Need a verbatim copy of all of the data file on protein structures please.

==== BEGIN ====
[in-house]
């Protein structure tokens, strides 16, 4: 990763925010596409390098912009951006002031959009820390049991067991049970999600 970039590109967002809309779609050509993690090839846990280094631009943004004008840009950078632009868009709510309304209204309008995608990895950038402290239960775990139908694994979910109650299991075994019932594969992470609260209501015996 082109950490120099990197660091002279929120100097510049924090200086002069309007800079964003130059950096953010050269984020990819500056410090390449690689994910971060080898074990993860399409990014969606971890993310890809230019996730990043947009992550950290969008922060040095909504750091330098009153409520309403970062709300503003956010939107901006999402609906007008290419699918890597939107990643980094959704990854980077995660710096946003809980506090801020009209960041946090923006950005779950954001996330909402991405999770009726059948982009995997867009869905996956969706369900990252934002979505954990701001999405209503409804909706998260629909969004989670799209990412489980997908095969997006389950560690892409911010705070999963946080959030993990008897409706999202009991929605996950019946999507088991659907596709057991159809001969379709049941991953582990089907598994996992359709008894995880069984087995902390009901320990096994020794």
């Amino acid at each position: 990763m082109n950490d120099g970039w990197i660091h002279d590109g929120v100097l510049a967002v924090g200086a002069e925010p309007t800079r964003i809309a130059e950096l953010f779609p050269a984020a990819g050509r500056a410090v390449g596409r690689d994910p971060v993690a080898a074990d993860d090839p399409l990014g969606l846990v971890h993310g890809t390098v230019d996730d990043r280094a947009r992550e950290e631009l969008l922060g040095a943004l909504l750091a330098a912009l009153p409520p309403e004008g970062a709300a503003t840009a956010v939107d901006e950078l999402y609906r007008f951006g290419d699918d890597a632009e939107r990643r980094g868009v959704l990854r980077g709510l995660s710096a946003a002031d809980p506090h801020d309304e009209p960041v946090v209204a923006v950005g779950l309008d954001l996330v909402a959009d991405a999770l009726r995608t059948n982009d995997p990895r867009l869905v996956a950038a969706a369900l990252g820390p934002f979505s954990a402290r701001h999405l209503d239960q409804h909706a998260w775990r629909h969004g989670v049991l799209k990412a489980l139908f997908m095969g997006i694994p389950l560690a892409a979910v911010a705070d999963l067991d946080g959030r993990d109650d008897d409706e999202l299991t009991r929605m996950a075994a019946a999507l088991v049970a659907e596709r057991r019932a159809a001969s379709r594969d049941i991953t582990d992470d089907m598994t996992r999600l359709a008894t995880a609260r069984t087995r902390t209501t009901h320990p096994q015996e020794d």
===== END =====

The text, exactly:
[in-house]
């Protein structure tokens, strides 16, 4: 990763925010596409390098912009951006002031959009820390049991067991049970999600 970039590109967002809309779609050509993690090839846990280094631009943004004008840009950078632009868009709510309304209204309008995608990895950038402290239960775990139908694994979910109650299991075994019932594969992470609260209501015996 082109950490120099990197660091002279929120100097510049924090200086002069309007800079964003130059950096953010050269984020990819500056410090390449690689994910971060080898074990993860399409990014969606971890993310890809230019996730990043947009992550950290969008922060040095909504750091330098009153409520309403970062709300503003956010939107901006999402609906007008290419699918890597939107990643980094959704990854980077995660710096946003809980506090801020009209960041946090923006950005779950954001996330909402991405999770009726059948982009995997867009869905996956969706369900990252934002979505954990701001999405209503409804909706998260629909969004989670799209990412489980997908095969997006389950560690892409911010705070999963946080959030993990008897409706999202009991929605996950019946999507088991659907596709057991159809001969379709049941991953582990089907598994996992359709008894995880069984087995902390009901320990096994020794």
């Amino acid at each position: 990763m082109n950490d120099g970039w990197i660091h002279d590109g929120v100097l510049a967002v924090g200086a002069e925010p309007t800079r964003i809309a130059e950096l953010f779609p050269a984020a990819g050509r500056a410090v390449g596409r690689d994910p971060v993690a080898a074990d993860d090839p399409l990014g969606l846990v971890h993310g890809t390098v230019d996730d990043r280094a947009r992550e950290e631009l969008l922060g040095a943004l909504l750091a330098a912009l009153p409520p309403e004008g970062a709300a503003t840009a956010v939107d901006e950078l999402y609906r007008f951006g290419d699918d890597a632009e939107r990643r980094g868009v959704l990854r980077g709510l995660s710096a946003a002031d809980p506090h801020d309304e009209p960041v946090v209204a923006v950005g779950l309008d954001l996330v909402a959009d991405a999770l009726r995608t059948n982009d995997p990895r867009l869905v996956a950038a969706a369900l990252g820390p934002f979505s954990a402290r701001h999405l209503d239960q409804h909706a998260w775990r629909h969004g989670v049991l799209k990412a489980l139908f997908m095969g997006i694994p389950l560690a892409a979910v911010a705070d999963l067991d946080g959030r993990d109650d008897d409706e999202l299991t009991r929605m996950a075994a019946a999507l088991v049970a659907e596709r057991r019932a159809a001969s379709r594969d049941i991953t582990d992470d089907m598994t996992r999600l359709a008894t995880a609260r069984t087995r902390t209501t009901h320990p096994q015996e020794d």